The days of cheap borrowing have returned. Yields on the 10-year Treasury bond, a good benchmark for determining government borrowing costs, have fallen to the lowest level since last year’s government shutdown. Despite a severe reduction in uncertainty surrounding fiscal policy, and a generally positive trajectory on many economic indicators, including employment, the cost of borrowing remains stuck near historic lows.
Most observers expected interest rates to rise as the economy lifted off, especially when the Federal Reserve started pulling back on its quantitative easing program. So why, then, is government debt in such demand?
First of all, the economy remains sluggish enough to keep a lid on interest rates. Demand remains well below trend, the housing market has grown weaker, and inflation has not approached the Federal Reserve’s 2 percent target, a serious years-long problem (there’s little difference between the Federal Reserve missing at 1.5 percent inflation and missing at 2.5 percent). Those who continually warn of an inflation monster and soul-crushing interest rate spikes just around the corner have yet to recalibrate their expectations. But the economic torpor may be enough for the Fed to keep rates low even longer than initially assumed.
In addition, while it’s hard for Americans to believe that America doesn’t drive all economic policy, many factors associated with low interest rates are external. Expected monetary easing by the European Central Bank, to avoid the risk of low inflation, has brought interest rates down throughout the world. Tensions in Ukraine make investors nervous, as does the apparent implosion of the Chinese housing bubble.
These factors have created a flight to safety to U.S. government debt, which still carries the perception of being the most secure place in the world to park your money. Despite cries from some circles about domestic fiscal instability, and even after a downgrade on government debt by Standard and Poor’s, global investors have peerless faith in the United States’ ability to repay, and whenever they get jittery, they shelter in the security of Treasury bonds.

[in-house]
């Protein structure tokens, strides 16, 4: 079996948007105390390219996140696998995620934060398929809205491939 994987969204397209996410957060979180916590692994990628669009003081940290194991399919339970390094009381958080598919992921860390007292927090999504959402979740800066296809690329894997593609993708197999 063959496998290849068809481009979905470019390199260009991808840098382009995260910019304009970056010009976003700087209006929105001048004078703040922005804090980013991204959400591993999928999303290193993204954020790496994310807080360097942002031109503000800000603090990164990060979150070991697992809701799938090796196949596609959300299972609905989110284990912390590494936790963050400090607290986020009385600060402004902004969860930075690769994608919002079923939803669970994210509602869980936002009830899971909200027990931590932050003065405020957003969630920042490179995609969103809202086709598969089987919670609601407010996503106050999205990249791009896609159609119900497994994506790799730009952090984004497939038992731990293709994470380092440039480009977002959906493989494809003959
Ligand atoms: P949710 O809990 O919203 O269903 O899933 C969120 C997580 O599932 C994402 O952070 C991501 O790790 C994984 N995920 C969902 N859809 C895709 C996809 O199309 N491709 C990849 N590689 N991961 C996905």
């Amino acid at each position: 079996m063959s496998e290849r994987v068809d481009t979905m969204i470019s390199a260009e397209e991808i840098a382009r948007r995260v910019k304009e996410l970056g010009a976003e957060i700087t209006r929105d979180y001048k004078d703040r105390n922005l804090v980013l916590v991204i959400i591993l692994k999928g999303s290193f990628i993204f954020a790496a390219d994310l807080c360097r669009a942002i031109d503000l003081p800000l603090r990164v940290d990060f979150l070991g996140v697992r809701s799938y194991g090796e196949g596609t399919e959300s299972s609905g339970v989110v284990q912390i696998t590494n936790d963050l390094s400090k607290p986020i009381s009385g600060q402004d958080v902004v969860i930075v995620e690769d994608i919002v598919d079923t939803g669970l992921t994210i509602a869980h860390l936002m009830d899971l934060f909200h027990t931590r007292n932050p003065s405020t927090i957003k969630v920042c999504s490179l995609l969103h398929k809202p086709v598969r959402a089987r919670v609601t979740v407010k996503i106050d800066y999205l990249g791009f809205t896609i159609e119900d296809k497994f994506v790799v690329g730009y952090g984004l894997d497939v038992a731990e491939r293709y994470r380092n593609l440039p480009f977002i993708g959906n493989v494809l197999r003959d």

This confluence of factors has led to the re-emergence of the biggest bargain in America, an opportunity we have squandered amid years of low interest rates. Once again, we have a chance — perhaps the last chance — to use cheap borrowing to invest in priorities that will never be this affordable again. For example, taking advantage of low rates and enacting a large infrastructure program would actually save money in the long-term, while strongly supporting economic recovery right now.
Everyone knows that we have a significant infrastructure gap. The American Society of Civil Engineers grades the quality of our roads, bridges, dams, water systems, ports, and rail lines at a D+, and estimates that we will need $3.6 trillion in infrastructure investment between now and 2020. One in four of our bridges is structurally unsound, for example. And when a major bridge collapses, like it did earlier this month on the main road between Los Angeles and Las Vegas, you have no choice but to fix it immediately. Unexpected, emergency reconstruction increases overall costs and plays havoc with budgets.